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  • 1. Energy Flow ByDr. Md. Shafiqur Rahman UMK
  • 2. Energy flowEnergy flow is the capture of solar energy through photosynthesis, which is the process used by green plants to convert radiant energy from the sun into organic compounds such as glucose.
  • 3. Energy flowWith the known exception of organisms that live along thermal vents in the deep ocean floor, all organisms--including humankind-- nurture themselves, directly or indirectly, on the products of photosynthesis.
  • 4. Energy flowEnergy flow can increase in a given area by lengthening one or more legs of the triangle that forms the base of solar conversion of the energy tetrahedron: length of the growing season, volume of plants, or leaf area. All of these factors are related to other ecosystem processes such as the water cycle, mineral cycles, and community dynamics.
  • 5. Energy flowWe can increase energy flow into food crops, fiber, and forage by lengthening the growing season (with irrigation, for example). We can increase the volume and leaf area of plants (by adding nitrogen fertilizer, for example). However, long-term solutions to low energy flow must take into account all of the ecosystem processes, and must enhance biodiversity as well.
  • 6. Energy flowMost of the food we eat comes from simple food chains derived from human- controlled agricultural ecosystems. For example, the beef we eat comes from a cow that ate corn or grass . The corn or grass received its energy from the sun.
  • 7. Energy flowIn natural ecosystems, a hawk may eat a snake that may have received its energy from a mouse, a frog, or a rabbit. If it ate a mouse, that mouse may have consumed seeds from any number of plants. None of these food chains is exactly alike, which makes studying energy transfer complex.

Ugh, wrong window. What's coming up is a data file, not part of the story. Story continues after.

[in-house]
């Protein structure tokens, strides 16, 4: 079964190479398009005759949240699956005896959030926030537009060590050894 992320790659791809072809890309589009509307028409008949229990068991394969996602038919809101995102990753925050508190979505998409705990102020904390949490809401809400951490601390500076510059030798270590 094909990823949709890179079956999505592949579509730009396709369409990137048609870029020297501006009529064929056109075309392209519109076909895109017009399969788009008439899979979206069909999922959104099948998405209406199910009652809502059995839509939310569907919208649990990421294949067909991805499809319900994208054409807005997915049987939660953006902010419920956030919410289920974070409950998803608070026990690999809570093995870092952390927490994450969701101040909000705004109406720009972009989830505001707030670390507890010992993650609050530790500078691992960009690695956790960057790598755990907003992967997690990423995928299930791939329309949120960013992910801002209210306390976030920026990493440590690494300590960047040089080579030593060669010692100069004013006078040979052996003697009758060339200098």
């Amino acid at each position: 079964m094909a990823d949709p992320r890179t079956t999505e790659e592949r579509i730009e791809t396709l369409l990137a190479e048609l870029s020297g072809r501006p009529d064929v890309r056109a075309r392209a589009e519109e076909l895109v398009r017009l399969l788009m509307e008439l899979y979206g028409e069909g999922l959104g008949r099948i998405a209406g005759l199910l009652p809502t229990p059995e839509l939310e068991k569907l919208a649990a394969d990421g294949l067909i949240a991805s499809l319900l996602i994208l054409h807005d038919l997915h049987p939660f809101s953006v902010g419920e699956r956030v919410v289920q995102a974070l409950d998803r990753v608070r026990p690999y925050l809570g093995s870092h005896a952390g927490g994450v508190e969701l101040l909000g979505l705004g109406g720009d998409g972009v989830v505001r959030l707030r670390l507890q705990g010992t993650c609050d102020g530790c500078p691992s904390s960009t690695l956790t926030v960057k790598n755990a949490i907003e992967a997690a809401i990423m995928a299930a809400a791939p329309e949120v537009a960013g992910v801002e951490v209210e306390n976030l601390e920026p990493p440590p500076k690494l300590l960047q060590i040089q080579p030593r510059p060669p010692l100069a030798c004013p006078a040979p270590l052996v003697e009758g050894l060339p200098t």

• 8. Energy flowThe food chain begins with producers, organisms such as green plants, that can make their own food. Through photosynthesis, producers convert solar energy to chemical energy, energy in the chemical bonds of the food. Of all the energy a plant receives from the sun
  • 9. Energy flowPlants are eaten by consumers, which are organisms that cannot make their own food. Herbivores are consumers that eat only producers. Consumers that prey on other consumers are called carnivores. If an animal can get its energy by ingesting either producers or consumers, it is an omnivore.
  • 10. Energy flowThe amount of energy that is transferred from one organism to the next varies in different food chains. Generally, about ten percent of the energy from one level of a food chain makes it to the next.
  • 11. Energy flowBecause energy is "lost" with each successive link, there must be enough energy in the organisms to allow for this loss and still have enough energy remaining for the consumers in the next level.